These Arizona cities and towns are shrinking, even as state population booms

Jen Fifield, Arizona RepublicPublished 6:00 a.m. MT June 3, 2019 | Updated 11:18 a.m. MT June 3, 2019

A rancher walks across the open land in Douglas, Arizona. (Photo: Mark Henle/The Republic)

In one year, the population of Douglas, the former copper mining town on the U.S.-Mexico border, shrunk by 200.

The year before, from 2016 to 2017, it dropped by 400.

By 2018, the city had lost 9.3% of the population it had in 2010, or nearly one in every 10 people, according to U.S. Census data released recently.

As Arizona's population continues to boom, some smaller towns — including many near the U.S.-Mexico border — are being left behind.

Of the 91 cities and towns in the state, 18 have shrunk since the worst of the Great Recession, the data shows.

Most of these places are south of Tucson, on the Mexico border or within 50 miles of it. The largest are Douglas, Nogales and Sierra Vista.

People are moving out of the cities — just as they are from more rural places across the country — as they seek more education and opportunities, according to local officials and researchers.

Recently, political rhetoric about border towns being unsafe hasn't helped, local officials say. In reality, Douglas and Nogales have lower violent crime rates than the state's largest cities.

"When we have government saying border towns are dangerous or a war zone — that has an effect," said Olivia Ainza-Kramer, president and CEO of the Nogales-Santa Cruz County Chamber of Commerce.

Nogales, Douglas shrink

The population drops are in sharp contrast to the overall state trend. Arizona has many of the nation's fastest-growing cities.

The state grew by 11.9% from 2010 to 2018. That's more than one new person for every 10 who were already here.

In recent years, Phoenix has added more people than any city in the country. Buckeye is the fastest-growing city in the nation.

In contrast, many of the shrinking cities and towns in Arizona are isolated from the main population centers of Phoenix and Tucson.

Nogales shrunk by 3% from 2010 to 2018, or 20,188 residents, according to the Census data. That shrinking has slowed in the last three years.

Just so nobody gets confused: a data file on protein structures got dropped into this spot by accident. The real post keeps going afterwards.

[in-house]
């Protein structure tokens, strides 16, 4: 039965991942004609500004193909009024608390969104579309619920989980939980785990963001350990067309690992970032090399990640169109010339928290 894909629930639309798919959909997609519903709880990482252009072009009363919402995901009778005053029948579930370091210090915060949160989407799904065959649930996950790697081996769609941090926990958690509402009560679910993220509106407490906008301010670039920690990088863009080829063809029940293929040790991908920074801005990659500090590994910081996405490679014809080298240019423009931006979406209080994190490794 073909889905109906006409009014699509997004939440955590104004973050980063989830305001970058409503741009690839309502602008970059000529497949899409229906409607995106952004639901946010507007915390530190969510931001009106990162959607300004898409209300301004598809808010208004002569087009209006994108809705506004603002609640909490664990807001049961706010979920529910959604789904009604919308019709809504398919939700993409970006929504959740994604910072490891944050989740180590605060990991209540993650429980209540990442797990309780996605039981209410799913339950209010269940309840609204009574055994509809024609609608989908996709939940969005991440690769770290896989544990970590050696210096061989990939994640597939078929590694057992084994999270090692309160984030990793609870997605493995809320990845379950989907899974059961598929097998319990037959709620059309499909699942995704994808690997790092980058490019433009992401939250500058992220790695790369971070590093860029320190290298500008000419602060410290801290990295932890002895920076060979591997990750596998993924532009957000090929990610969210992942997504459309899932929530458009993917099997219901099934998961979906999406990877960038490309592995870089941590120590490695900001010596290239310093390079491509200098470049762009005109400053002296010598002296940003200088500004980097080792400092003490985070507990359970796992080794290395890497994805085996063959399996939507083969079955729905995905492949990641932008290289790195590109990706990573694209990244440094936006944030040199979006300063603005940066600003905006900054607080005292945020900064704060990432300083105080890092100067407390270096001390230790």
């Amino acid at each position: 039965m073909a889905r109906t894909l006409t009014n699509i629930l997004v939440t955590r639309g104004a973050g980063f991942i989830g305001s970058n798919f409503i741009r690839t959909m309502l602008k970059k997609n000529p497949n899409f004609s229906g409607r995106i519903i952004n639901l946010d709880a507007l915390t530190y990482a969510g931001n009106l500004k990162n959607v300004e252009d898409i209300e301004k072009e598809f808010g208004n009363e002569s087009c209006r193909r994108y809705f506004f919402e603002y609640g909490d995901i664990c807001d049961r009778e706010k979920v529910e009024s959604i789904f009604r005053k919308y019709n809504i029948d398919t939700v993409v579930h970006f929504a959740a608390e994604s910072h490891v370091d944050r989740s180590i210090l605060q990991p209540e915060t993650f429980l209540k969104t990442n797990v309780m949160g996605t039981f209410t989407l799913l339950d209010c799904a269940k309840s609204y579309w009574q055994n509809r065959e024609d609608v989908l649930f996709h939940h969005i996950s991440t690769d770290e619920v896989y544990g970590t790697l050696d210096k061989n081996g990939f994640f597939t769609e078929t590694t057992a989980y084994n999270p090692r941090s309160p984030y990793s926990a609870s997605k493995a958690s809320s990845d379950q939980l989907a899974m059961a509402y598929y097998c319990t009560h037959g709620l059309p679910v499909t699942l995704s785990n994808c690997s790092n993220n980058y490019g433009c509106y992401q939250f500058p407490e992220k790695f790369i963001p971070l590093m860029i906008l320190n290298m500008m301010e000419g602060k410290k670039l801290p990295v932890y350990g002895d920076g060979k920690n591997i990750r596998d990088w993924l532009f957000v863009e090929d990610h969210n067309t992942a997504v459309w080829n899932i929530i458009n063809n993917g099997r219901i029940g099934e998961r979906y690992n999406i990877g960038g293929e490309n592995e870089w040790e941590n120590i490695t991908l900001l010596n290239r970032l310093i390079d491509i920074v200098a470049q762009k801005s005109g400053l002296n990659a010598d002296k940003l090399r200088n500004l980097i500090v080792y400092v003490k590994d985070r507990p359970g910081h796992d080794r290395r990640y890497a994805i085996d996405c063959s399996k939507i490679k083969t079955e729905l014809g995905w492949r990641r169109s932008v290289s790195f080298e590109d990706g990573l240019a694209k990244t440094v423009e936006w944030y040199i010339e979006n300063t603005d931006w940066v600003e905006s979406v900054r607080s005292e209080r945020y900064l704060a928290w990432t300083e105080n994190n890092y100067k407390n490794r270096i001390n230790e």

Douglas' population fell steadily from 2010 to 2018, from 17,608 to 15,978, according to the Census data. The decline is the largest the state saw in any city during that time.

Not all border cities are shrinking, though.

Yuma, the state's largest border city, grew about 7.2% from 2010 to 2018, to about 98,000, the data shows.

Lack of jobs drives people out

People have been leaving Nogales in recent years because of the lack of opportunities in the county, Ainza-Kramer said.

People are moving to other cities, such as those in the Phoenix area, where they can get jobs faster, Ainza-Kramer said.

The unemployment rate in Nogales is about 7.5%, compared with 3.8% in Phoenix.

The produce industry is the area's largest employer other than government and schools. Officials there are trying to diversify the economy and expand education opportunities, Ainza-Kramer said.

In Douglas, officials are trying to build up the manufacturing industry, said David Carranza, the city's director of economic development.

A sign marks the turnoff for Bill McDonald’s loading corral at Sycamore Ranch in Douglas, Arizona. (Photo: Mark Henle/The Republic)

He's trying to sell manufacturers on the inexpensive land, proximity to Mexico and ability to have suppliers and manufacturers in one spot.

The city has lacked a main industry since copper mining faded there, he said.

The city is adding a new commercial port of entry at the border that Carranza said will spur an economic boom and increase job opportunities.

Ainza-Kramer and Carranza said Nogales and Douglas are great places to live for many reasons, including the natural beauty and mild climate.

Rural towns hurting everywhere

Across the country, rural places like these are facing population losses for a variety of reasons, said David Plane, a professor at the University of Arizona's School of Geography and Development.

Young people are moving away and having fewer children, and older people are dying, he said. Also, fewer people are farming.

Across the West, young people are moving to job centers, which have more education and opportunities, said Kelly Pohl, a researcher at Headwaters Economics.

That may be the case in Santa Cruz County, Pohl said, which is isolated from metro Phoenix.

In Arizona, the decline in immigration from Mexico may also have slowed growth in border towns, Plane said.

"Border towns were doing better when lots of people were moving to the U.S." he said.

Stereotypes hurt the cities

Ainza-Kramer and Carranza said another factor that hurts their cities is the general misconception that border cities are dangerous.

This misconception has become more apparent in the current political climate, Ainza-Kramer said, and it hurts tourism and business.

President Donald Trump makes a frequent claim that immigrants bring in high levels of crime.

In Douglas, people and businesses are less likely to move in if they think the area is unsafe or doesn't have a good quality of life, Carranza said.

Nogales and Douglas have violent crime rates lower than Phoenix and Tucson.

Douglas had 25 violent crimes per 10,000 residents in 2017 and Nogales had 22, according to Federal Bureau of Investigation statistics. That compares with 76 violent crimes per 10,000 residents in Phoenix and 80 in Tucson.

"This is a safe and potentially opportunistic place for those wanting to come manufacture and live," Carranza said. "The things people say ... it's not true."